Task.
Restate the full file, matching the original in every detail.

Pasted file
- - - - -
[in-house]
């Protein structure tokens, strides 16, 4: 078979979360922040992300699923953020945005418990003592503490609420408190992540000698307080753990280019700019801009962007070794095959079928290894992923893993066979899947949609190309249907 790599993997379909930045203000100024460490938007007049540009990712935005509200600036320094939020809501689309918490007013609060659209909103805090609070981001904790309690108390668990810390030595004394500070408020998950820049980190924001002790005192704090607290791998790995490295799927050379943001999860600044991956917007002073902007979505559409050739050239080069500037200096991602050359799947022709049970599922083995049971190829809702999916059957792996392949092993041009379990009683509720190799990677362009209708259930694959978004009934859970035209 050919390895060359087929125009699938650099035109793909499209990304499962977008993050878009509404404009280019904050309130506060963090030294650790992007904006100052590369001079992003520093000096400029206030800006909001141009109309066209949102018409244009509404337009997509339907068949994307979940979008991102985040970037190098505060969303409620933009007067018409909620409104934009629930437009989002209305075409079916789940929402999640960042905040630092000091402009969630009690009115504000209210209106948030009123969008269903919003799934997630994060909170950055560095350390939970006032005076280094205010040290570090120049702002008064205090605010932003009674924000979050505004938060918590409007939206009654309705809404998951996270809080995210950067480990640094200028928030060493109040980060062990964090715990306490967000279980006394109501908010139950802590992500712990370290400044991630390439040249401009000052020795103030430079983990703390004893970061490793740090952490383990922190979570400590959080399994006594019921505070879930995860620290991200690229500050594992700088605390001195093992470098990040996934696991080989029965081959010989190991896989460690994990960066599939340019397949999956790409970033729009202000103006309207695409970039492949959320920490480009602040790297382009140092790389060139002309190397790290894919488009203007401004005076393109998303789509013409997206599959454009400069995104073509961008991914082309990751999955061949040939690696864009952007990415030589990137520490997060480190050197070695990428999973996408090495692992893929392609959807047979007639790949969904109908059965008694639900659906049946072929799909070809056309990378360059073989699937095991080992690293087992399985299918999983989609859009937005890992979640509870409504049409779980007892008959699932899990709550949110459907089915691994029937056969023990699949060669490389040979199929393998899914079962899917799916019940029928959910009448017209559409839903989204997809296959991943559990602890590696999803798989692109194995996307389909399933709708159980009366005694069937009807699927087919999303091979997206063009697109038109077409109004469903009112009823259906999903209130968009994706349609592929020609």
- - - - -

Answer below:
[in-house]
């Protein structure tokens, strides 16, 4: 078979979360922040992300699923953020945005418990003592503490609420408190992540000698307080753990280019700019801009962007070794095959079928290894992923893993066979899947949609190309249907 790599993997379909930045203000100024460490938007007049540009990712935005509200600036320094939020809501689309918490007013609060659209909103805090609070981001904790309690108390668990810390030595004394500070408020998950820049980190924001002790005192704090607290791998790995490295799927050379943001999860600044991956917007002073902007979505559409050739050239080069500037200096991602050359799947022709049970599922083995049971190829809702999916059957792996392949092993041009379990009683509720190799990677362009209708259930694959978004009934859970035209 050919390895060359087929125009699938650099035109793909499209990304499962977008993050878009509404404009280019904050309130506060963090030294650790992007904006100052590369001079992003520093000096400029206030800006909001141009109309066209949102018409244009509404337009997509339907068949994307979940979008991102985040970037190098505060969303409620933009007067018409909620409104934009629930437009989002209305075409079916789940929402999640960042905040630092000091402009969630009690009115504000209210209106948030009123969008269903919003799934997630994060909170950055560095350390939970006032005076280094205010040290570090120049702002008064205090605010932003009674924000979050505004938060918590409007939206009654309705809404998951996270809080995210950067480990640094200028928030060493109040980060062990964090715990306490967000279980006394109501908010139950802590992500712990370290400044991630390439040249401009000052020795103030430079983990703390004893970061490793740090952490383990922190979570400590959080399994006594019921505070879930995860620290991200690229500050594992700088605390001195093992470098990040996934696991080989029965081959010989190991896989460690994990960066599939340019397949999956790409970033729009202000103006309207695409970039492949959320920490480009602040790297382009140092790389060139002309190397790290894919488009203007401004005076393109998303789509013409997206599959454009400069995104073509961008991914082309990751999955061949040939690696864009952007990415030589990137520490997060480190050197070695990428999973996408090495692992893929392609959807047979007639790949969904109908059965008694639900659906049946072929799909070809056309990378360059073989699937095991080992690293087992399985299918999983989609859009937005890992979640509870409504049409779980007892008959699932899990709550949110459907089915691994029937056969023990699949060669490389040979199929393998899914079962899917799916019940029928959910009448017209559409839903989204997809296959991943559990602890590696999803798989692109194995996307389909399933709708159980009366005694069937009807699927087919999303091979997206063009697109038109077409109004469903009112009823259906999903209130968009994706349609592929020609």